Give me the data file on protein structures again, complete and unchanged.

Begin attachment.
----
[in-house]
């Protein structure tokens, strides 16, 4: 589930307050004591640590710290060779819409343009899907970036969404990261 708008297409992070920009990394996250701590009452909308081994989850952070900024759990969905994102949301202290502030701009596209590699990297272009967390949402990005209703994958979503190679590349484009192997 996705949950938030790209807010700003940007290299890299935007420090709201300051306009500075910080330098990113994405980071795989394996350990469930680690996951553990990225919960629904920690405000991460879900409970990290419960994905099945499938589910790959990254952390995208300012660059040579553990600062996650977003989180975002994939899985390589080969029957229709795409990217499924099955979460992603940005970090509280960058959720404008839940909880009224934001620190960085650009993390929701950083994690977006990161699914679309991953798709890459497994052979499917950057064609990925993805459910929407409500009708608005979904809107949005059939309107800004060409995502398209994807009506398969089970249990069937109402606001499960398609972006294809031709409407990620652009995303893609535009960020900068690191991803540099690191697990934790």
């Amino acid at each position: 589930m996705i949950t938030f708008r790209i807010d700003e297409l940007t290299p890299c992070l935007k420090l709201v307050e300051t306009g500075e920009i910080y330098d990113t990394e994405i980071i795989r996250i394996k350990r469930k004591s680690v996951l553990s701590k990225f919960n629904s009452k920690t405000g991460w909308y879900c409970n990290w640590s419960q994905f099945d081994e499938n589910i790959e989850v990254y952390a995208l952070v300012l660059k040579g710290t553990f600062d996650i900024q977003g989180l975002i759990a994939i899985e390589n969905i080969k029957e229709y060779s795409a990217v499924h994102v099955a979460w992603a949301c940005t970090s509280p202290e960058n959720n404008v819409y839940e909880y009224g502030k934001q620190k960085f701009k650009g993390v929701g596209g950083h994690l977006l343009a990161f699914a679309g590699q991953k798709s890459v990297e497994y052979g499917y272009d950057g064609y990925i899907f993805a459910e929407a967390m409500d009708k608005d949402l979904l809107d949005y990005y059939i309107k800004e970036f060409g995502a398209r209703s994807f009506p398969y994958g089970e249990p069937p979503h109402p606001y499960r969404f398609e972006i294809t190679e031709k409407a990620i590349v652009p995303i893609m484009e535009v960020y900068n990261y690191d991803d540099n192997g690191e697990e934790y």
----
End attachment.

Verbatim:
[in-house]
């Protein structure tokens, strides 16, 4: 589930307050004591640590710290060779819409343009899907970036969404990261 708008297409992070920009990394996250701590009452909308081994989850952070900024759990969905994102949301202290502030701009596209590699990297272009967390949402990005209703994958979503190679590349484009192997 996705949950938030790209807010700003940007290299890299935007420090709201300051306009500075910080330098990113994405980071795989394996350990469930680690996951553990990225919960629904920690405000991460879900409970990290419960994905099945499938589910790959990254952390995208300012660059040579553990600062996650977003989180975002994939899985390589080969029957229709795409990217499924099955979460992603940005970090509280960058959720404008839940909880009224934001620190960085650009993390929701950083994690977006990161699914679309991953798709890459497994052979499917950057064609990925993805459910929407409500009708608005979904809107949005059939309107800004060409995502398209994807009506398969089970249990069937109402606001499960398609972006294809031709409407990620652009995303893609535009960020900068690191991803540099690191697990934790």
């Amino acid at each position: 589930m996705i949950t938030f708008r790209i807010d700003e297409l940007t290299p890299c992070l935007k420090l709201v307050e300051t306009g500075e920009i910080y330098d990113t990394e994405i980071i795989r996250i394996k350990r469930k004591s680690v996951l553990s701590k990225f919960n629904s009452k920690t405000g991460w909308y879900c409970n990290w640590s419960q994905f099945d081994e499938n589910i790959e989850v990254y952390a995208l952070v300012l660059k040579g710290t553990f600062d996650i900024q977003g989180l975002i759990a994939i899985e390589n969905i080969k029957e229709y060779s795409a990217v499924h994102v099955a979460w992603a949301c940005t970090s509280p202290e960058n959720n404008v819409y839940e909880y009224g502030k934001q620190k960085f701009k650009g993390v929701g596209g950083h994690l977006l343009a990161f699914a679309g590699q991953k798709s890459v990297e497994y052979g499917y272009d950057g064609y990925i899907f993805a459910e929407a967390m409500d009708k608005d949402l979904l809107d949005y990005y059939i309107k800004e970036f060409g995502a398209r209703s994807f009506p398969y994958g089970e249990p069937p979503h109402p606001y499960r969404f398609e972006i294809t190679e031709k409407a990620i590349v652009p995303i893609m484009e535009v960020y900068n990261y690191d991803d540099n192997g690191e697990e934790y």